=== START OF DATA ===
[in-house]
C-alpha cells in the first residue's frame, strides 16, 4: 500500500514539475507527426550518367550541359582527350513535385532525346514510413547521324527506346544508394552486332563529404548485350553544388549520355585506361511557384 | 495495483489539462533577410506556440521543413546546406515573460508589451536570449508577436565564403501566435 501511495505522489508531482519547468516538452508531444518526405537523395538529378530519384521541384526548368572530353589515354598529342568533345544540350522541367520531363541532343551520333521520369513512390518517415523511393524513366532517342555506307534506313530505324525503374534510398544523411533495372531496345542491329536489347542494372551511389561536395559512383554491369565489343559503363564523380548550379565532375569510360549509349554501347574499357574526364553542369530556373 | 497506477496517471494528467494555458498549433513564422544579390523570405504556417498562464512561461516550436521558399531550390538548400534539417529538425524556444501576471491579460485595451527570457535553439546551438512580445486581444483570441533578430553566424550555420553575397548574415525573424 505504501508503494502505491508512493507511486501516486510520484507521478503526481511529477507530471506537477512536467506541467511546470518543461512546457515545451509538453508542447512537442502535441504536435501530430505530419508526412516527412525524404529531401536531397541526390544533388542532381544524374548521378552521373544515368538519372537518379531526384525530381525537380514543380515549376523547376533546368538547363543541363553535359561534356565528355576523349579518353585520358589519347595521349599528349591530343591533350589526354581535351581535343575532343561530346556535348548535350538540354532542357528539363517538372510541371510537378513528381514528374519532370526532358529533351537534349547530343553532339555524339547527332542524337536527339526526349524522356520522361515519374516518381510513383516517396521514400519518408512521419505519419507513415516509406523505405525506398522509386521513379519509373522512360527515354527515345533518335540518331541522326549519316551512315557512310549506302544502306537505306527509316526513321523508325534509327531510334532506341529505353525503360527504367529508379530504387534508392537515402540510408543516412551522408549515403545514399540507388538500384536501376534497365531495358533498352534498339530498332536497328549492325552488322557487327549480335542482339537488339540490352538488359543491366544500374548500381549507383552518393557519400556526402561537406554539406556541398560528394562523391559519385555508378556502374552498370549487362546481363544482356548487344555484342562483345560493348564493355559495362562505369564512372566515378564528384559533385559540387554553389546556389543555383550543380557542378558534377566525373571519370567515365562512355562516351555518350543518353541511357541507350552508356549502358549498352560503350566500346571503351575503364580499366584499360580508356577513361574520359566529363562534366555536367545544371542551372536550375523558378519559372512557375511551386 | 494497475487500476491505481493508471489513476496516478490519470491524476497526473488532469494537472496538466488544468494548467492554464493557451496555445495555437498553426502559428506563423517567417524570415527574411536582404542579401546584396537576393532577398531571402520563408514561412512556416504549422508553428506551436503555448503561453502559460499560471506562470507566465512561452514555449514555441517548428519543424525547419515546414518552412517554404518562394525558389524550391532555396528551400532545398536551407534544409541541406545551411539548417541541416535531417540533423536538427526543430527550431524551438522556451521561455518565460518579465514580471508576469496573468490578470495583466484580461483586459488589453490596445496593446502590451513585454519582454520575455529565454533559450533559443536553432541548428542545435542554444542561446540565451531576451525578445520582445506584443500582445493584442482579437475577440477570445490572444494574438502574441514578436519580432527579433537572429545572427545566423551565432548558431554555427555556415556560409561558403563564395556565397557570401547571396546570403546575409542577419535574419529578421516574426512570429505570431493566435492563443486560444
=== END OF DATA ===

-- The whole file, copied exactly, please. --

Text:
[in-house]
C-alpha cells in the first residue's frame, strides 16, 4: 500500500514539475507527426550518367550541359582527350513535385532525346514510413547521324527506346544508394552486332563529404548485350553544388549520355585506361511557384 | 495495483489539462533577410506556440521543413546546406515573460508589451536570449508577436565564403501566435 501511495505522489508531482519547468516538452508531444518526405537523395538529378530519384521541384526548368572530353589515354598529342568533345544540350522541367520531363541532343551520333521520369513512390518517415523511393524513366532517342555506307534506313530505324525503374534510398544523411533495372531496345542491329536489347542494372551511389561536395559512383554491369565489343559503363564523380548550379565532375569510360549509349554501347574499357574526364553542369530556373 | 497506477496517471494528467494555458498549433513564422544579390523570405504556417498562464512561461516550436521558399531550390538548400534539417529538425524556444501576471491579460485595451527570457535553439546551438512580445486581444483570441533578430553566424550555420553575397548574415525573424 505504501508503494502505491508512493507511486501516486510520484507521478503526481511529477507530471506537477512536467506541467511546470518543461512546457515545451509538453508542447512537442502535441504536435501530430505530419508526412516527412525524404529531401536531397541526390544533388542532381544524374548521378552521373544515368538519372537518379531526384525530381525537380514543380515549376523547376533546368538547363543541363553535359561534356565528355576523349579518353585520358589519347595521349599528349591530343591533350589526354581535351581535343575532343561530346556535348548535350538540354532542357528539363517538372510541371510537378513528381514528374519532370526532358529533351537534349547530343553532339555524339547527332542524337536527339526526349524522356520522361515519374516518381510513383516517396521514400519518408512521419505519419507513415516509406523505405525506398522509386521513379519509373522512360527515354527515345533518335540518331541522326549519316551512315557512310549506302544502306537505306527509316526513321523508325534509327531510334532506341529505353525503360527504367529508379530504387534508392537515402540510408543516412551522408549515403545514399540507388538500384536501376534497365531495358533498352534498339530498332536497328549492325552488322557487327549480335542482339537488339540490352538488359543491366544500374548500381549507383552518393557519400556526402561537406554539406556541398560528394562523391559519385555508378556502374552498370549487362546481363544482356548487344555484342562483345560493348564493355559495362562505369564512372566515378564528384559533385559540387554553389546556389543555383550543380557542378558534377566525373571519370567515365562512355562516351555518350543518353541511357541507350552508356549502358549498352560503350566500346571503351575503364580499366584499360580508356577513361574520359566529363562534366555536367545544371542551372536550375523558378519559372512557375511551386 | 494497475487500476491505481493508471489513476496516478490519470491524476497526473488532469494537472496538466488544468494548467492554464493557451496555445495555437498553426502559428506563423517567417524570415527574411536582404542579401546584396537576393532577398531571402520563408514561412512556416504549422508553428506551436503555448503561453502559460499560471506562470507566465512561452514555449514555441517548428519543424525547419515546414518552412517554404518562394525558389524550391532555396528551400532545398536551407534544409541541406545551411539548417541541416535531417540533423536538427526543430527550431524551438522556451521561455518565460518579465514580471508576469496573468490578470495583466484580461483586459488589453490596445496593446502590451513585454519582454520575455529565454533559450533559443536553432541548428542545435542554444542561446540565451531576451525578445520582445506584443500582445493584442482579437475577440477570445490572444494574438502574441514578436519580432527579433537572429545572427545566423551565432548558431554555427555556415556560409561558403563564395556565397557570401547571396546570403546575409542577419535574419529578421516574426512570429505570431493566435492563443486560444